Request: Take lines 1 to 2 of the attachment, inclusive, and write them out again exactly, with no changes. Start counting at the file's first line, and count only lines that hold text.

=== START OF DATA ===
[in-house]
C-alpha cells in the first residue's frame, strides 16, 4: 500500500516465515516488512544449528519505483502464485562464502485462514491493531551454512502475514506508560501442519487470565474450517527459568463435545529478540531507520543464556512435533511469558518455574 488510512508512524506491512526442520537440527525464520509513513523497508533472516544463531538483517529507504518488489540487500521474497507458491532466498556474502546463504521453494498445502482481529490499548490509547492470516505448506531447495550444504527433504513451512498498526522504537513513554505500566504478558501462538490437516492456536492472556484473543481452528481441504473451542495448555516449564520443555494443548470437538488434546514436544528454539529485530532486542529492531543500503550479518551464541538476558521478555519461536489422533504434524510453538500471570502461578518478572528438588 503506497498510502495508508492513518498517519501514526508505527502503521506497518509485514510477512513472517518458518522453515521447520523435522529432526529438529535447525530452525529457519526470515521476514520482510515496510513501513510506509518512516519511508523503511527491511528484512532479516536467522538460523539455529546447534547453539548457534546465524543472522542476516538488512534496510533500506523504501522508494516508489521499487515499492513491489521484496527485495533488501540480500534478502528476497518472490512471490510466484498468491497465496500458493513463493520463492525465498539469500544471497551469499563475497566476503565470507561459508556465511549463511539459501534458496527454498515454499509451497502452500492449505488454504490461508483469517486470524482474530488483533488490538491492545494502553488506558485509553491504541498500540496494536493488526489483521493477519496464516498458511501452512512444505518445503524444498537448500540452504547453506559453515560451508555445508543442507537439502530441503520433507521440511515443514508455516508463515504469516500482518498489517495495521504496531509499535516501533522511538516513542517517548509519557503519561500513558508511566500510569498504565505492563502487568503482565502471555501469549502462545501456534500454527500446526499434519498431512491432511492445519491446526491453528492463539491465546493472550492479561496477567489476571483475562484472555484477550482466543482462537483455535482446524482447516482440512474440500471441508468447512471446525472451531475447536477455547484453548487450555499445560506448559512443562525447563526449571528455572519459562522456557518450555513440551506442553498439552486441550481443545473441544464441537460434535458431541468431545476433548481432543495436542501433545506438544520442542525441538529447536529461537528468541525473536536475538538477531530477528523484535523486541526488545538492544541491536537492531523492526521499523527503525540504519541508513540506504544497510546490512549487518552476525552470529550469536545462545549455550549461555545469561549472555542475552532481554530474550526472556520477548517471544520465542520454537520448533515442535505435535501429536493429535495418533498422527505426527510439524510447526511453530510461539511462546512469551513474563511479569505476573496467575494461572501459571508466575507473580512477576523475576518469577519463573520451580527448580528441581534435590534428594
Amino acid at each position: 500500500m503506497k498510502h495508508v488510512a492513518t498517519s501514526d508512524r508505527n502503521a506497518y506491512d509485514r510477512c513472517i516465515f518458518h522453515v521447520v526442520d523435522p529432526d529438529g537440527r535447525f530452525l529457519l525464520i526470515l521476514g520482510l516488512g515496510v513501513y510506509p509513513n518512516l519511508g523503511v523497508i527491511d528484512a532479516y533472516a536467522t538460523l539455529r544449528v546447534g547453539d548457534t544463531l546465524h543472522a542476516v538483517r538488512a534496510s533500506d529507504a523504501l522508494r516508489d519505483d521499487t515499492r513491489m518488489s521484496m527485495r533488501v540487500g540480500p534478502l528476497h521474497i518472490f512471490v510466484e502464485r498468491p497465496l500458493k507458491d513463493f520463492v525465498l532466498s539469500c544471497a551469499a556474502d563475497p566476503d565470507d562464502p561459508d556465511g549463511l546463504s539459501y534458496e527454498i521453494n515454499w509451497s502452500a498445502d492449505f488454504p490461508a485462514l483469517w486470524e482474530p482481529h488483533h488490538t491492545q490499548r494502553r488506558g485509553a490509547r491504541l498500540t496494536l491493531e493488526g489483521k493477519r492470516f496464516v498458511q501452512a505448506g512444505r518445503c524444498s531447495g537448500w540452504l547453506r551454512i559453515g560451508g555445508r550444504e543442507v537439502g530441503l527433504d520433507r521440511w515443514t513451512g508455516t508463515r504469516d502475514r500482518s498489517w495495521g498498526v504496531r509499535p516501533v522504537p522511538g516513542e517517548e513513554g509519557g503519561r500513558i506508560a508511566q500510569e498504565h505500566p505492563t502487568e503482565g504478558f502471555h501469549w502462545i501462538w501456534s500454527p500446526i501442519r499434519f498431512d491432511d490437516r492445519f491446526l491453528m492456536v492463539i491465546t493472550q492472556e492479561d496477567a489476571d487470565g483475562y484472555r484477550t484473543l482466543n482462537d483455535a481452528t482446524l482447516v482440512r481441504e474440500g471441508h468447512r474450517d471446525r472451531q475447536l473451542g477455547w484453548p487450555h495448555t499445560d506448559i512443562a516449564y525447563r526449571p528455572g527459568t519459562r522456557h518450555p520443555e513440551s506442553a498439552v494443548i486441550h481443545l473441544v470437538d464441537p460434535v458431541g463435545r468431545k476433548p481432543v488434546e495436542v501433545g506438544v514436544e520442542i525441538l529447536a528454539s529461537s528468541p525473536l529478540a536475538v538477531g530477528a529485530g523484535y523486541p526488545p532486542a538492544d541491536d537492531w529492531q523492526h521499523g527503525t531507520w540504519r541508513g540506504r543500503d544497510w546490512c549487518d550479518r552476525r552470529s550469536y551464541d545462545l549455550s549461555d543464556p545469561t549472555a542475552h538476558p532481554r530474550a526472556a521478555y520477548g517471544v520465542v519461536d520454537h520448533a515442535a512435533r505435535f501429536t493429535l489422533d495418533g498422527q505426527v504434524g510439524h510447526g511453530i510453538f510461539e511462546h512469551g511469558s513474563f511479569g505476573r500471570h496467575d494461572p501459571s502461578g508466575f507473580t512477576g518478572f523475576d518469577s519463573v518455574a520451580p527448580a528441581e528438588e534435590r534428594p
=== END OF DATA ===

[in-house]
C-alpha cells in the first residue's frame, strides 16, 4: 500500500516465515516488512544449528519505483502464485562464502485462514491493531551454512502475514506508560501442519487470565474450517527459568463435545529478540531507520543464556512435533511469558518455574 488510512508512524506491512526442520537440527525464520509513513523497508533472516544463531538483517529507504518488489540487500521474497507458491532466498556474502546463504521453494498445502482481529490499548490509547492470516505448506531447495550444504527433504513451512498498526522504537513513554505500566504478558501462538490437516492456536492472556484473543481452528481441504473451542495448555516449564520443555494443548470437538488434546514436544528454539529485530532486542529492531543500503550479518551464541538476558521478555519461536489422533504434524510453538500471570502461578518478572528438588 503506497498510502495508508492513518498517519501514526508505527502503521506497518509485514510477512513472517518458518522453515521447520523435522529432526529438529535447525530452525529457519526470515521476514520482510515496510513501513510506509518512516519511508523503511527491511528484512532479516536467522538460523539455529546447534547453539548457534546465524543472522542476516538488512534496510533500506523504501522508494516508489521499487515499492513491489521484496527485495533488501540480500534478502528476497518472490512471490510466484498468491497465496500458493513463493520463492525465498539469500544471497551469499563475497566476503565470507561459508556465511549463511539459501534458496527454498515454499509451497502452500492449505488454504490461508483469517486470524482474530488483533488490538491492545494502553488506558485509553491504541498500540496494536493488526489483521493477519496464516498458511501452512512444505518445503524444498537448500540452504547453506559453515560451508555445508543442507537439502530441503520433507521440511515443514508455516508463515504469516500482518498489517495495521504496531509499535516501533522511538516513542517517548509519557503519561500513558508511566500510569498504565505492563502487568503482565502471555501469549502462545501456534500454527500446526499434519498431512491432511492445519491446526491453528492463539491465546493472550492479561496477567489476571483475562484472555484477550482466543482462537483455535482446524482447516482440512474440500471441508468447512471446525472451531475447536477455547484453548487450555499445560506448559512443562525447563526449571528455572519459562522456557518450555513440551506442553498439552486441550481443545473441544464441537460434535458431541468431545476433548481432543495436542501433545506438544520442542525441538529447536529461537528468541525473536536475538538477531530477528523484535523486541526488545538492544541491536537492531523492526521499523527503525540504519541508513540506504544497510546490512549487518552476525552470529550469536545462545549455550549461555545469561549472555542475552532481554530474550526472556520477548517471544520465542520454537520448533515442535505435535501429536493429535495418533498422527505426527510439524510447526511453530510461539511462546512469551513474563511479569505476573496467575494461572501459571508466575507473580512477576523475576518469577519463573520451580527448580528441581534435590534428594